Inside the Hamas-Fatah unity deal (Infographics: Ynet / Photo: AP)

 

A source within the White House said that the announcement of a Fatah-Hamas unity government could have implications on the US aid to Palestinians.

 

"Every Palestinian government is unequivocally obligated to preventing violence, recognizing Israel and respecting past agreements." The source further noted that the US would "examine any Palestinian government along these principles," and decide whether they would have a negative influence on the US financial aid to the Palestinians.

 

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Earlier Wednesday Netanyahu accused Abbas of sabotaging peace efforts by seeking rapprochement with Hamas: "So instead of moving into peace with Israel, he's moving into peace with Hamas," Netanyahu said.

 

"He has to choose. Does he want peace with Hamas or peace with Israel? You can have one but not the other. I hope he chooses peace, so far he hasn't done so."

 

Netanyahu and Abbas face a US-set target date Tuesday for either reaching the outlines of a peace deal or an agreement to extend their talks. An outline is out of reach at this stage, and the two sides remain far apart on the terms of a possible extension.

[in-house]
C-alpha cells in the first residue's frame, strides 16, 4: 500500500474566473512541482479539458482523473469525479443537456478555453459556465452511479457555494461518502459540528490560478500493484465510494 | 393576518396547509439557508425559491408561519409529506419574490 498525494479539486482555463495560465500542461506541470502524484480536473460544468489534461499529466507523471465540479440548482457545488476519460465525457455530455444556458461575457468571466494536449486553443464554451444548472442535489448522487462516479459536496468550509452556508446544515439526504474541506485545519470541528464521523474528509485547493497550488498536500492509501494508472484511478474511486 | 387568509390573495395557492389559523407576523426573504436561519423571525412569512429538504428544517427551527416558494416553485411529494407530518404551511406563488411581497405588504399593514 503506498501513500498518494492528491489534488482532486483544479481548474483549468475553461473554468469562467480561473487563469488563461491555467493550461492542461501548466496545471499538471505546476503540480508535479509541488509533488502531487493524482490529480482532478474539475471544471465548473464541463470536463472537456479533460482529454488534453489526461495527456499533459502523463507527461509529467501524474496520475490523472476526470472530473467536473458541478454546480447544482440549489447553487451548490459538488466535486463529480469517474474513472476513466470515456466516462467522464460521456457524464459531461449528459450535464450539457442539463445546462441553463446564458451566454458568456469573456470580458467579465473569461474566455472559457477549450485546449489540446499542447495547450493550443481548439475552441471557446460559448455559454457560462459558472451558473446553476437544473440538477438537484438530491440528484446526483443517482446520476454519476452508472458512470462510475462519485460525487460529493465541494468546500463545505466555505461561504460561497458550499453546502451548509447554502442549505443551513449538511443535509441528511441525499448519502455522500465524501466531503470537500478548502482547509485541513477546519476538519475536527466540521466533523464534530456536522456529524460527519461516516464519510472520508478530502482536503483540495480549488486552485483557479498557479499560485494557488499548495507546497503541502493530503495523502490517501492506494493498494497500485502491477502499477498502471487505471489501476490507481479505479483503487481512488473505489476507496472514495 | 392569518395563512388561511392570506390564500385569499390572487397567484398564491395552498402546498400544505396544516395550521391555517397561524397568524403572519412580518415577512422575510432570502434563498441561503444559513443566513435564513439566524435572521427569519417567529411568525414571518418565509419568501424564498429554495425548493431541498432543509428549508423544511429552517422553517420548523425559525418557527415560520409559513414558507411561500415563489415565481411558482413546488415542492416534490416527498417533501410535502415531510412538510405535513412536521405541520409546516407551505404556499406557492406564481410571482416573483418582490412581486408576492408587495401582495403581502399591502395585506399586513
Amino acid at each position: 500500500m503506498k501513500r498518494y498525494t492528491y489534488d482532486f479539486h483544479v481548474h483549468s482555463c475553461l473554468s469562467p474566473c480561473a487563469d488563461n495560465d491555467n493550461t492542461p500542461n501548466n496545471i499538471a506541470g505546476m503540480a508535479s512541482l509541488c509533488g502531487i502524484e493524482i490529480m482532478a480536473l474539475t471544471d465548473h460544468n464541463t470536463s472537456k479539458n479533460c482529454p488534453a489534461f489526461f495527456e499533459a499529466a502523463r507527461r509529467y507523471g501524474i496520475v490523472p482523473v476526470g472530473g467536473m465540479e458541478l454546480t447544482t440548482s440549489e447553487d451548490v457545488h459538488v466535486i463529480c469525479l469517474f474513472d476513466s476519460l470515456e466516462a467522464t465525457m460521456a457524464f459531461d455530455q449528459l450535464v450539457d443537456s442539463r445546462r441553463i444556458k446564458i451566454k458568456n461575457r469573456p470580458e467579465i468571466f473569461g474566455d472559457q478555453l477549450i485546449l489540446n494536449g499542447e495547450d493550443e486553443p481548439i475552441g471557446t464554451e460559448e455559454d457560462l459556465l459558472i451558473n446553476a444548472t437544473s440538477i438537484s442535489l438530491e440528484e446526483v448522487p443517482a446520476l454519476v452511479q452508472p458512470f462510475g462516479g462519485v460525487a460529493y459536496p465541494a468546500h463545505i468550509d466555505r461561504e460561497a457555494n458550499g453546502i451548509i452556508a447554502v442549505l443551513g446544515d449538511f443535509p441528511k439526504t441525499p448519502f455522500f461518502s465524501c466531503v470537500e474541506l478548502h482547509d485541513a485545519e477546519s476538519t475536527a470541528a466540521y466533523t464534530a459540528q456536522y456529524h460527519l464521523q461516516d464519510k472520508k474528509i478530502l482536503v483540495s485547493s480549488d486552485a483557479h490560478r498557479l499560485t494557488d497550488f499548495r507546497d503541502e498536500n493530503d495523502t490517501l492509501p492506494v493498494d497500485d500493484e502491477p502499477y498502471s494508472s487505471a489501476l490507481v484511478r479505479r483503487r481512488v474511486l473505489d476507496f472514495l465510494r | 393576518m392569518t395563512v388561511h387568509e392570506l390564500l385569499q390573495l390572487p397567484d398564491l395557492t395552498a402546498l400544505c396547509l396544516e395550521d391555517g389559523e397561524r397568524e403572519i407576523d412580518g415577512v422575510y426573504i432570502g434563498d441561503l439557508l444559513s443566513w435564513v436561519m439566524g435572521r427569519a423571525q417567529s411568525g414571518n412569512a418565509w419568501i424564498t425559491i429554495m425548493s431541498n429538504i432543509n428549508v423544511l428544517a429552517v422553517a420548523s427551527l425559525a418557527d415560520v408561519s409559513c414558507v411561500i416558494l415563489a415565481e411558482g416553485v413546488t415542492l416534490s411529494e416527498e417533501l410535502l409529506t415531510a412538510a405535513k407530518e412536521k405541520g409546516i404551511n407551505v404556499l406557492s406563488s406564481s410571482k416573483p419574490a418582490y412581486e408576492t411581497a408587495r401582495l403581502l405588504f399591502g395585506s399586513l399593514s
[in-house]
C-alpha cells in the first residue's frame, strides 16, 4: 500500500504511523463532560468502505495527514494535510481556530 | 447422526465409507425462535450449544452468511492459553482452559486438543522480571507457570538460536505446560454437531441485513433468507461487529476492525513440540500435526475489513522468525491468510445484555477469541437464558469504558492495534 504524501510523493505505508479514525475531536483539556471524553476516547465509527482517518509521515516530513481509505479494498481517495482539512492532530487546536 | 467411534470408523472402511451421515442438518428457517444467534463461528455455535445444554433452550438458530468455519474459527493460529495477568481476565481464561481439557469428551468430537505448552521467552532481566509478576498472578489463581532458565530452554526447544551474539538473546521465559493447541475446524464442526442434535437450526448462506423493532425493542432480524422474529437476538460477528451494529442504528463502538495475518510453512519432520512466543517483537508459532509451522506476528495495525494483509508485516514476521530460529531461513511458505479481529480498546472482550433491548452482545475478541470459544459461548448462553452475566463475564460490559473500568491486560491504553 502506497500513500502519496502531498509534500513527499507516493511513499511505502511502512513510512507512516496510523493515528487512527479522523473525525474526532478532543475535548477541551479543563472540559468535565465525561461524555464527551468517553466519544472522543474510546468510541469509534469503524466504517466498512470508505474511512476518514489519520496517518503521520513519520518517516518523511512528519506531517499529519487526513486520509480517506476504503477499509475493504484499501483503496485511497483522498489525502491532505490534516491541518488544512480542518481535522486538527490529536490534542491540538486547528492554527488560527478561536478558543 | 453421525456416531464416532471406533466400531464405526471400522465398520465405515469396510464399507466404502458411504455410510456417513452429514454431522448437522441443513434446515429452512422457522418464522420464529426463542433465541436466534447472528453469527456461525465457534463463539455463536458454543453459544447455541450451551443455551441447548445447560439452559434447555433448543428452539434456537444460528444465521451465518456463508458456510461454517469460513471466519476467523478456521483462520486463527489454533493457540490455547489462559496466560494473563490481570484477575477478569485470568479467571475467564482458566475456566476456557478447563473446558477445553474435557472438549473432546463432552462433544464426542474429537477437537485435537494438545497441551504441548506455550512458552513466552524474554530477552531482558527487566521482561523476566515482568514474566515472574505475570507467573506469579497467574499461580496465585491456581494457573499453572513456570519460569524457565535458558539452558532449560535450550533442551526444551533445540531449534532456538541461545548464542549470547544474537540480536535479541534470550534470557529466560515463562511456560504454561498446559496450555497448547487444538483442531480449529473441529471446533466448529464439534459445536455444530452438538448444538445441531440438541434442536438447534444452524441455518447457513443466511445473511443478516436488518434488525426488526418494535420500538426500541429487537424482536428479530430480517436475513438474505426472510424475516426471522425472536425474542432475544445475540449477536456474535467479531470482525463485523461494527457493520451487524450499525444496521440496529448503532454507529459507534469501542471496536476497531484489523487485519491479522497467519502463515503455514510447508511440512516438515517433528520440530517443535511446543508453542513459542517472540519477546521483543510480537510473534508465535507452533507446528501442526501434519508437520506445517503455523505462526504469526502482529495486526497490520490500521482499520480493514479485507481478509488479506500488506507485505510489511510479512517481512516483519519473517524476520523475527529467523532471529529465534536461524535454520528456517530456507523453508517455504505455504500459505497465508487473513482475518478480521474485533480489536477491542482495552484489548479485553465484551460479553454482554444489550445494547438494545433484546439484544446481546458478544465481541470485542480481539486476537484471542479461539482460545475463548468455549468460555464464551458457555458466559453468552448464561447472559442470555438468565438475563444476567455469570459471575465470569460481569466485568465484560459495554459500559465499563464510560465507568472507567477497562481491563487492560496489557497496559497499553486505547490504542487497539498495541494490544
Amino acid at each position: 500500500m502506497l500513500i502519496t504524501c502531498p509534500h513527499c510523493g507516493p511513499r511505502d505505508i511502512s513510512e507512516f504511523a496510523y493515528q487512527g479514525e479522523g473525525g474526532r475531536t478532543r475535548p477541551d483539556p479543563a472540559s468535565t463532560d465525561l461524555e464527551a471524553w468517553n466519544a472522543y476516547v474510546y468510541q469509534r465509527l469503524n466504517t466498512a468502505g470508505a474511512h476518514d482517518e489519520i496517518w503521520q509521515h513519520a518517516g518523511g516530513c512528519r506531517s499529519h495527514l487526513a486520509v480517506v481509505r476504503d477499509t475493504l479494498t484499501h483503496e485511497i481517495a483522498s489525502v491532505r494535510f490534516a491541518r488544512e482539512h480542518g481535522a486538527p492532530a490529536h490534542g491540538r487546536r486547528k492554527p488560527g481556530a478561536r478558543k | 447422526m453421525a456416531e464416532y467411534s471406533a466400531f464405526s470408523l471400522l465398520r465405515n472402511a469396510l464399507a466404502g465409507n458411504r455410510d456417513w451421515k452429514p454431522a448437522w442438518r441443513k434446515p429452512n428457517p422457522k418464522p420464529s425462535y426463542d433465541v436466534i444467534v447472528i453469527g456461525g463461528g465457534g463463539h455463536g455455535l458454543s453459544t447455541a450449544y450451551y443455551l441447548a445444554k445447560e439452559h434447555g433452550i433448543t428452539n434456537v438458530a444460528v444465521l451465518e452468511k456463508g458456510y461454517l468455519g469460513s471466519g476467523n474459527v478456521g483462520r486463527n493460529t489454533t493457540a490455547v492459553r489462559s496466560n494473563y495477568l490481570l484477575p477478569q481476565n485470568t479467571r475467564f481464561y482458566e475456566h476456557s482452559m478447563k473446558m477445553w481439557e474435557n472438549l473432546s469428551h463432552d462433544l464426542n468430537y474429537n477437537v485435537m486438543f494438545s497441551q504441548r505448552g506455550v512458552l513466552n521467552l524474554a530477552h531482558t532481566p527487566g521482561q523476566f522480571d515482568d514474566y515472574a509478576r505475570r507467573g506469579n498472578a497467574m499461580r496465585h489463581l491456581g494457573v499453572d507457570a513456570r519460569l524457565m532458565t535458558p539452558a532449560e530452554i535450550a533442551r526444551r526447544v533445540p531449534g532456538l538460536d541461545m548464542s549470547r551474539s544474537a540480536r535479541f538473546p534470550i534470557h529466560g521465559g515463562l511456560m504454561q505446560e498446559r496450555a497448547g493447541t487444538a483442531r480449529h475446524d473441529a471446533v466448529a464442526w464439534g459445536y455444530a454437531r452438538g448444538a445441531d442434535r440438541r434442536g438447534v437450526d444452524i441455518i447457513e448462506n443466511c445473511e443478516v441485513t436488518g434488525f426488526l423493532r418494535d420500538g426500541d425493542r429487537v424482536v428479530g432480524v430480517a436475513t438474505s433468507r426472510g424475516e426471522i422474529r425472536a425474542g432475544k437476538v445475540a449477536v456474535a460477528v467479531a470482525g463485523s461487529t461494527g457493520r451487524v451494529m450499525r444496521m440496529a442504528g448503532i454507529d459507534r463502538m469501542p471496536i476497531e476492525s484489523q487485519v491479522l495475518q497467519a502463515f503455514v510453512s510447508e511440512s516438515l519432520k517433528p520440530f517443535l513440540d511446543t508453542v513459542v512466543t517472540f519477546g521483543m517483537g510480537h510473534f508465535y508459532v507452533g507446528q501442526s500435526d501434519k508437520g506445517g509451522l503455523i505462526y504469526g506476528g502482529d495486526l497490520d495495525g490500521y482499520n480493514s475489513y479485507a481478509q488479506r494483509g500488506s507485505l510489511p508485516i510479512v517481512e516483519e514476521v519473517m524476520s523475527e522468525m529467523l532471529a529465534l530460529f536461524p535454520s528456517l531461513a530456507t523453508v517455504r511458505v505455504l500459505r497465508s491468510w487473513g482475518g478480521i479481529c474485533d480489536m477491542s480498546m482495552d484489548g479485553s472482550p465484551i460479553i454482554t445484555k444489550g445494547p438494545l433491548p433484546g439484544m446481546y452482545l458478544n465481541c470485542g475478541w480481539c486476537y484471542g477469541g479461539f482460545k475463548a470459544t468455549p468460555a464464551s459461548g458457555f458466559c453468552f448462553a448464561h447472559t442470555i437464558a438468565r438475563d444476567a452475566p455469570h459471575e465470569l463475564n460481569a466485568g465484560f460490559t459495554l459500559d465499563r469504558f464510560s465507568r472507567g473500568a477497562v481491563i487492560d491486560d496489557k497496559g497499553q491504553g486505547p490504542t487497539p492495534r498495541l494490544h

Hamas seized Gaza from Abbas in 2007, leaving him with only parts of the West Bank. Both sides have become entrenched in their territories, setting up respective governments and their own security forces.

 

Bayit Yehudi Chairman Naftali Bennett slammed the unity agreement between Hamas and Fatah, which also includes Islamic Jihad: "The Palestinian Authority has become the world's largest terror organization; we have entered a new political era in the Mideast."

 

Bennett further added "much like the US does not talk with al-Qaeda, Israel must make clear that it does not talk with killers."

 

However, Opposition and Labor party Chairman Isaac Herzog slamed the prime minister, saying the Palestinian unity agreement "was a result of Prime Minister Benjamin Netanyahu's lack of political initiative."

 

However, Herzog added that "the burden of proof regarding the implications of the agreement lies on President Abbas"

 

Meretz Chairwoman Zehava Galon echoed the claims and slammed the government for the situation: "Netanyahu pushed President Abbas into Hamas' arms and now he is asking him to choose between Israel and Hamas. This is an unreasonable demand which contradicts the Israeli interest."

 

According to Galon the agreement is essential "as long as Hamas is committed to the future agreement with Israel."  

 

Abbas sent a delegation to Gaza this week for reconciliation talks with Hamas.

 

Haniyeh said during a news conference with al-Ahmed that "we agreed on a timetable to end the split."

 

He said Abbas would now begin consultations on forming an interim government within five weeks. Presidential and parliamentary elections should be held on the same date, "at the earliest six months after forming the government."

  

Moran Azulay and Matan Tsuri contributed to this report